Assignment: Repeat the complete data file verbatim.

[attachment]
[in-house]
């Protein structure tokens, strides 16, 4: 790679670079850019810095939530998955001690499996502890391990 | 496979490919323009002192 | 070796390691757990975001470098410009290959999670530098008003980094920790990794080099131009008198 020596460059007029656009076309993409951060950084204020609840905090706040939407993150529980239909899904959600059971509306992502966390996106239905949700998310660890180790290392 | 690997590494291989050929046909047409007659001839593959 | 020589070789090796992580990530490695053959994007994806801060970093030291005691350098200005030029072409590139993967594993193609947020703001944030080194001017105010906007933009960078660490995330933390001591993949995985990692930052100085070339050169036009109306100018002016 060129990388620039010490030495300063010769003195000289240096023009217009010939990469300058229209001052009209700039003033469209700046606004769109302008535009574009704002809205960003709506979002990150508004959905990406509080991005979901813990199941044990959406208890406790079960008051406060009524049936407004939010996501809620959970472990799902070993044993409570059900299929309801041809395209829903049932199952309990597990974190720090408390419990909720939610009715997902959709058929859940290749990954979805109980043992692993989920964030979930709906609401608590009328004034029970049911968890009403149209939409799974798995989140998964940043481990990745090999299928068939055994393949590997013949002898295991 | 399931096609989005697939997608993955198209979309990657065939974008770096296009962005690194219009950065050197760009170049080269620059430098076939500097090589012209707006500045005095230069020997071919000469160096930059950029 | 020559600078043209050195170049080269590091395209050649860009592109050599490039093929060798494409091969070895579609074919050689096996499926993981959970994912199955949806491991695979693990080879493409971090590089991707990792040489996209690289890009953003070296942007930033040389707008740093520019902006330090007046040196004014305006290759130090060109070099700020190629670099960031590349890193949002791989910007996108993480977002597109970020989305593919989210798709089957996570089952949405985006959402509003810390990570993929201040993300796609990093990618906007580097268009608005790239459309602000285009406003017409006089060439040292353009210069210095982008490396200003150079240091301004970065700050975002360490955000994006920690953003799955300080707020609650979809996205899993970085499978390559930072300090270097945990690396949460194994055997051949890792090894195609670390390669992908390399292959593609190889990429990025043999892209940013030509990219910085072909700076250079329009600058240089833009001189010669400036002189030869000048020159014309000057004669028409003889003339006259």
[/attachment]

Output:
[in-house]
């Protein structure tokens, strides 16, 4: 790679670079850019810095939530998955001690499996502890391990 | 496979490919323009002192 | 070796390691757990975001470098410009290959999670530098008003980094920790990794080099131009008198 020596460059007029656009076309993409951060950084204020609840905090706040939407993150529980239909899904959600059971509306992502966390996106239905949700998310660890180790290392 | 690997590494291989050929046909047409007659001839593959 | 020589070789090796992580990530490695053959994007994806801060970093030291005691350098200005030029072409590139993967594993193609947020703001944030080194001017105010906007933009960078660490995330933390001591993949995985990692930052100085070339050169036009109306100018002016 060129990388620039010490030495300063010769003195000289240096023009217009010939990469300058229209001052009209700039003033469209700046606004769109302008535009574009704002809205960003709506979002990150508004959905990406509080991005979901813990199941044990959406208890406790079960008051406060009524049936407004939010996501809620959970472990799902070993044993409570059900299929309801041809395209829903049932199952309990597990974190720090408390419990909720939610009715997902959709058929859940290749990954979805109980043992692993989920964030979930709906609401608590009328004034029970049911968890009403149209939409799974798995989140998964940043481990990745090999299928068939055994393949590997013949002898295991 | 399931096609989005697939997608993955198209979309990657065939974008770096296009962005690194219009950065050197760009170049080269620059430098076939500097090589012209707006500045005095230069020997071919000469160096930059950029 | 020559600078043209050195170049080269590091395209050649860009592109050599490039093929060798494409091969070895579609074919050689096996499926993981959970994912199955949806491991695979693990080879493409971090590089991707990792040489996209690289890009953003070296942007930033040389707008740093520019902006330090007046040196004014305006290759130090060109070099700020190629670099960031590349890193949002791989910007996108993480977002597109970020989305593919989210798709089957996570089952949405985006959402509003810390990570993929201040993300796609990093990618906007580097268009608005790239459309602000285009406003017409006089060439040292353009210069210095982008490396200003150079240091301004970065700050975002360490955000994006920690953003799955300080707020609650979809996205899993970085499978390559930072300090270097945990690396949460194994055997051949890792090894195609670390390669992908390399292959593609190889990429990025043999892209940013030509990219910085072909700076250079329009600058240089833009001189010669400036002189030869000048020159014309000057004669028409003889003339006259």